Russel Kinnel: Good afternoon, I am Russel Kinnel, Director of Fund Research for Morningstar and I am joined today by Rob Arnott, who is the originator of the fundamental indexing concept and Manager of PIMCO All Asset and PIMCO All Asset/All Authority. Thanks for joining us Rob.
Rob Arnott: It's a pleasure.
Kinnel: So, it's the beginning of the year, people are always eager to talk asset allocation. So we'd love to hear what's your take, because your funds have tremendous latitude as part of the newer fund allocation style that has a much bigger tool box. So, what areas are looking attractive to you today?
Arnott: Well, Warren Buffett early in his career told his friends that the way to succeed in investing is to be greedy when others are terrified and terrified when others are greedy. Now, when was the last time people where really terrified? Two years ago. When was the best time for a 'risk on' trade? Two years ago, before the catch phrase 'risk on' became part of the public jargon.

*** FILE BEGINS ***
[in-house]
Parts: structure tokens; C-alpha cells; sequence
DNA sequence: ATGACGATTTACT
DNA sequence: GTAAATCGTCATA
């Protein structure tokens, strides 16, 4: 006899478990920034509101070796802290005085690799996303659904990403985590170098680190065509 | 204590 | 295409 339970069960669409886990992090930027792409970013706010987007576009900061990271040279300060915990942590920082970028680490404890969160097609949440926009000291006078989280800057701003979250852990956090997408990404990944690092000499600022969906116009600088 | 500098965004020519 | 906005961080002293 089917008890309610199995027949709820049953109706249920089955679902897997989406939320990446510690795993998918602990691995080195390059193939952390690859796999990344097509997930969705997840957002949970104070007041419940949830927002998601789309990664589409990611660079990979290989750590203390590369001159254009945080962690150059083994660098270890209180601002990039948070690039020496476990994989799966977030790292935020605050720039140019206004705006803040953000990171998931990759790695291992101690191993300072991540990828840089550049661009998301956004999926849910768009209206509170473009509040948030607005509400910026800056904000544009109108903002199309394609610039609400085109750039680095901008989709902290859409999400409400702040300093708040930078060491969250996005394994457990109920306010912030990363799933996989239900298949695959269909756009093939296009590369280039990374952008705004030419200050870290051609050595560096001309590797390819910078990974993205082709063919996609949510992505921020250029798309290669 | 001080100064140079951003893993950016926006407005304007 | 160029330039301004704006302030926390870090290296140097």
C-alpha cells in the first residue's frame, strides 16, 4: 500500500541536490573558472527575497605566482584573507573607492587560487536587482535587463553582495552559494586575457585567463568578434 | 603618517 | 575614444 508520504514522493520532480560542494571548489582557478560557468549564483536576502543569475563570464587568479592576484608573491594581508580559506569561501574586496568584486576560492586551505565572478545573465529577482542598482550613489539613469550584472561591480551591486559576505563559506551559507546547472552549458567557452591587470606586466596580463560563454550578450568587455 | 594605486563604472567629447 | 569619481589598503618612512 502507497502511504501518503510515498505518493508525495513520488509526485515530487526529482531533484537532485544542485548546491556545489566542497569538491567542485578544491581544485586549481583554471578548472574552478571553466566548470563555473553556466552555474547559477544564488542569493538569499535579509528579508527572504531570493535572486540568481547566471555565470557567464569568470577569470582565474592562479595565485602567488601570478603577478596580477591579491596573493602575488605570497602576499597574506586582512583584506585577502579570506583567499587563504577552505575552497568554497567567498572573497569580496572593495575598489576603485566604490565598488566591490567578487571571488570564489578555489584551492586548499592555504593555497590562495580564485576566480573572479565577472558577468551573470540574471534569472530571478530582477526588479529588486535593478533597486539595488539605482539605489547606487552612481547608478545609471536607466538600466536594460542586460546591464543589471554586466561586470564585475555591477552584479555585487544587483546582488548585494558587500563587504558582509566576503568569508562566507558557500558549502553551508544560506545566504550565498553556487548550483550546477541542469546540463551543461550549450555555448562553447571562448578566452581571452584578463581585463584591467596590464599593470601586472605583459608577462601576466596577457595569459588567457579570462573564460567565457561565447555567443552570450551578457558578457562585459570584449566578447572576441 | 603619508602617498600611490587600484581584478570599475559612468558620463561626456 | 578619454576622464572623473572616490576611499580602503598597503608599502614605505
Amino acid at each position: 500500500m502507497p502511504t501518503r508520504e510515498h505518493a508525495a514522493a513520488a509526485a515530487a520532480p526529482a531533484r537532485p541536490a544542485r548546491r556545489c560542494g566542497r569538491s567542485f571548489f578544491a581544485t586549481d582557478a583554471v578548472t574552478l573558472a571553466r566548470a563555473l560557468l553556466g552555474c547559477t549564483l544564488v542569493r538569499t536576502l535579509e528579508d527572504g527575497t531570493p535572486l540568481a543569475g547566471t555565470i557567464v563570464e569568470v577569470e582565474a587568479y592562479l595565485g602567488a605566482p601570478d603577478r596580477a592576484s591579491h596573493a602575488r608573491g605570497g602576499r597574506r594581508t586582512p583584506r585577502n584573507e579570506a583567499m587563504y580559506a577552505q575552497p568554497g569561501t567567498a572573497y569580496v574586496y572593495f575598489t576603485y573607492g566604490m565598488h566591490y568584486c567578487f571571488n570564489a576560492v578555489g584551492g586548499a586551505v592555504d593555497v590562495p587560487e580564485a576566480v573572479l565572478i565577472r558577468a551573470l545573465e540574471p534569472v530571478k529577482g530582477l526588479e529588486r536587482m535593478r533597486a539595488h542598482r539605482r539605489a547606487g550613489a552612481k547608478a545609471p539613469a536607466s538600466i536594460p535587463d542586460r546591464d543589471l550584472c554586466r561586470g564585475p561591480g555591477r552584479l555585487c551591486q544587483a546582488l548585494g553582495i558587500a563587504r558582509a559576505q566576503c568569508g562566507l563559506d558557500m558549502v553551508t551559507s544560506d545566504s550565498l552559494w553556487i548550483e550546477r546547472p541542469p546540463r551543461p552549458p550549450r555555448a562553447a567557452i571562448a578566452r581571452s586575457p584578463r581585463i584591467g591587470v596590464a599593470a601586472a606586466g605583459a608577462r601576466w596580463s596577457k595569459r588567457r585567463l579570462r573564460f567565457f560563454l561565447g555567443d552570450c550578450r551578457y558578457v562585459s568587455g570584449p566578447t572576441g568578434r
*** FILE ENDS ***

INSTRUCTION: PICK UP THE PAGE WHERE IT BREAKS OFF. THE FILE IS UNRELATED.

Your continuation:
Now you have a market that's being propped up by stimulus. I liken it to a kid with ADHD presented with a massive bowl of M&M's. The kid wolfs down the M&M's, gets a sugar rush. If the M&M's ever run out, they get a sugar crash. And we have a market that's being propped up by what might be called the Bubble Instigator In Chief, Ben Bernanke.
So what we have is a sentiment at work in the marketplace in which most investors today are much more worried about missing the last of the bull market than about downside risk. Times like that I think investors fall prey to the temptation to chase down nickels in front of a steam roller. So this is a time not to have risk on in my view. There is much more downside risk than upside opportunity from current levels. So our investment posture and my worldview is a very cautious one at the moment.
Kinnel: So, I am gathering, U.S. stocks and U.S. bonds, are you wary of both right now?